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Entomologia Experimentalis et Applicata


Understanding the correspondence between ambient temperature and insect development is necessary to forecast insect phenology under novel environments. In the face of climate change, both conservation and pest control efforts require accurate phenological predictions. Here, we compare a suite of degree-day models to assess their ability to predict the phenology of a common, oligophagous butterfly, the silver-spotted skipper, Epargyreus clarus (Cramer) (Lepidoptera: Hesperiidae). To estimate model parameters, we used development time of eggs and larvae reared in the laboratory at six constant temperatures ranging from 8 to 38 °C and on two host plants of contrasting quality (kudzu and wisteria). We employed three approaches to determine the base temperature to calculate degree days: linear regression, modified reduced major axis regression, and application of a generic base temperature value of 10 °C, which is commonly used in the absence of laboratory data. To calculate the number of degree days required to complete a developmental stage, we used data from caterpillars feeding on high- and low-quality hosts, both in the field and in the laboratory. To test model accuracy, we predicted development time of seven generations of larvae reared in the field on the same host plants across 3 years (2014–2016). To compare performance among models, we regressed predicted vs. observed development time, and found that r2 values were significantly larger when accounting for host plant quality. The accuracy of development time predictions varied across the season, with estimates of the first two generations being more accurate than estimates of the third generation, when ambient temperatures dropped outside the range in which development rate and temperature have a linear relationship. Overall, we show that accounting for variation in host plant quality when calculating development time in the field is more important than the choice of the base temperature for calculating degree days.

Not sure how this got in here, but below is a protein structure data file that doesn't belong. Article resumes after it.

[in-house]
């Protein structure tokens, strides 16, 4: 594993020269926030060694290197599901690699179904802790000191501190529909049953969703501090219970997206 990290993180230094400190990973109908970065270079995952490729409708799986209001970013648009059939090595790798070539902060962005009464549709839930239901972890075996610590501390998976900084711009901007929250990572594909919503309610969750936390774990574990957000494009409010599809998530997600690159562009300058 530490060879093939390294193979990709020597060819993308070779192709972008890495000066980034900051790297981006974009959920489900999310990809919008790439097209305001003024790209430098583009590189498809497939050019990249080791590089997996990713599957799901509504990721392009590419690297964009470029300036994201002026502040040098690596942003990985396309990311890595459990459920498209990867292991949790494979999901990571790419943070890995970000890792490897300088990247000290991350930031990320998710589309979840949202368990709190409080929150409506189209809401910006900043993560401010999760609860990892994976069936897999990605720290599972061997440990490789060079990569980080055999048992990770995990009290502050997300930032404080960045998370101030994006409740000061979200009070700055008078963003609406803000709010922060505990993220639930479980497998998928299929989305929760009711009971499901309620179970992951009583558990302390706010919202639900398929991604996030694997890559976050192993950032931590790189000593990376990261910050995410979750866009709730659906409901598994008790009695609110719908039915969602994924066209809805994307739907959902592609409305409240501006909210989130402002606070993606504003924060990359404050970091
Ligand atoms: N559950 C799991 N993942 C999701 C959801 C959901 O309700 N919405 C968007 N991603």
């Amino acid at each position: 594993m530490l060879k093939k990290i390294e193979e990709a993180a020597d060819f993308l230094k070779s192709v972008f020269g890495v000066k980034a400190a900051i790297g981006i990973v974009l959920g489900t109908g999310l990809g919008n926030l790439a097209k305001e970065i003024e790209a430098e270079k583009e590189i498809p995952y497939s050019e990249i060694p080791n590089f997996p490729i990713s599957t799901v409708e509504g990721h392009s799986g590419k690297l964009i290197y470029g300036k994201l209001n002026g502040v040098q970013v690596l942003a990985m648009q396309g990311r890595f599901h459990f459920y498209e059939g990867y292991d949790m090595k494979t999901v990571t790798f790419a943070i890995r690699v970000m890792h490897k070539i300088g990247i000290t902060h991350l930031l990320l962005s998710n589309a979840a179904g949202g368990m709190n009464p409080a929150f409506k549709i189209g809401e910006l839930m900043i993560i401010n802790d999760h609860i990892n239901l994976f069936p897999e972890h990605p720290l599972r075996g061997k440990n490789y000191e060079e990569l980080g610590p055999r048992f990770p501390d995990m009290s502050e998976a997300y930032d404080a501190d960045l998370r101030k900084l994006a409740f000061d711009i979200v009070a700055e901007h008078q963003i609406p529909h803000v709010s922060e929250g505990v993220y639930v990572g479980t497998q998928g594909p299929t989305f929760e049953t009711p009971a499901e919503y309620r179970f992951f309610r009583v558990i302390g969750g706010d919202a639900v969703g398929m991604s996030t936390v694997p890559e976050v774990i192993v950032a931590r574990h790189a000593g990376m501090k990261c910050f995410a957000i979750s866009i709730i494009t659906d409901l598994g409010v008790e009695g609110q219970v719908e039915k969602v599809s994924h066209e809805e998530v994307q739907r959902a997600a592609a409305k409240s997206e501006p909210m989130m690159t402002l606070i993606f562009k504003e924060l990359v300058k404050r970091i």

degreedays, Epargyreus clarus, oligophagous, voltinism, silver-spotted skipper, Lepidoptera, Hesperiidae, model comparison, comparative approach, temperature range, kudzu, wisteria





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© 2018 The Netherlands Entomological Society


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